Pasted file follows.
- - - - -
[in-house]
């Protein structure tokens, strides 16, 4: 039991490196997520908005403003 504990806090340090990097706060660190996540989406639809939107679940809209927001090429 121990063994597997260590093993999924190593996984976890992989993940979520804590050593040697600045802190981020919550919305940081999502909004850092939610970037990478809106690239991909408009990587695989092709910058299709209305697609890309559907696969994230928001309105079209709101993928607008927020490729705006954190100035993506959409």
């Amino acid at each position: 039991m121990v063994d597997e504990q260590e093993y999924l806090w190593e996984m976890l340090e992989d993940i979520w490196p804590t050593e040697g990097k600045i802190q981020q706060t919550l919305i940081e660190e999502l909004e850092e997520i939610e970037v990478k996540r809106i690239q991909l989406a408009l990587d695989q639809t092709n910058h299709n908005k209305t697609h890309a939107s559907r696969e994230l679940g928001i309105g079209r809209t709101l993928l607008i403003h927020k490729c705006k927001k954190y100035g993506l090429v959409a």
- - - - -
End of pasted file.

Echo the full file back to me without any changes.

[in-house]
């Protein structure tokens, strides 16, 4: 039991490196997520908005403003 504990806090340090990097706060660190996540989406639809939107679940809209927001090429 121990063994597997260590093993999924190593996984976890992989993940979520804590050593040697600045802190981020919550919305940081999502909004850092939610970037990478809106690239991909408009990587695989092709910058299709209305697609890309559907696969994230928001309105079209709101993928607008927020490729705006954190100035993506959409």
């Amino acid at each position: 039991m121990v063994d597997e504990q260590e093993y999924l806090w190593e996984m976890l340090e992989d993940i979520w490196p804590t050593e040697g990097k600045i802190q981020q706060t919550l919305i940081e660190e999502l909004e850092e997520i939610e970037v990478k996540r809106i690239q991909l989406a408009l990587d695989q639809t092709n910058h299709n908005k209305t697609h890309a939107s559907r696969e994230l679940g928001i309105g079209r809209t709101l993928l607008i403003h927020k490729c705006k927001k954190y100035g993506l090429v959409a």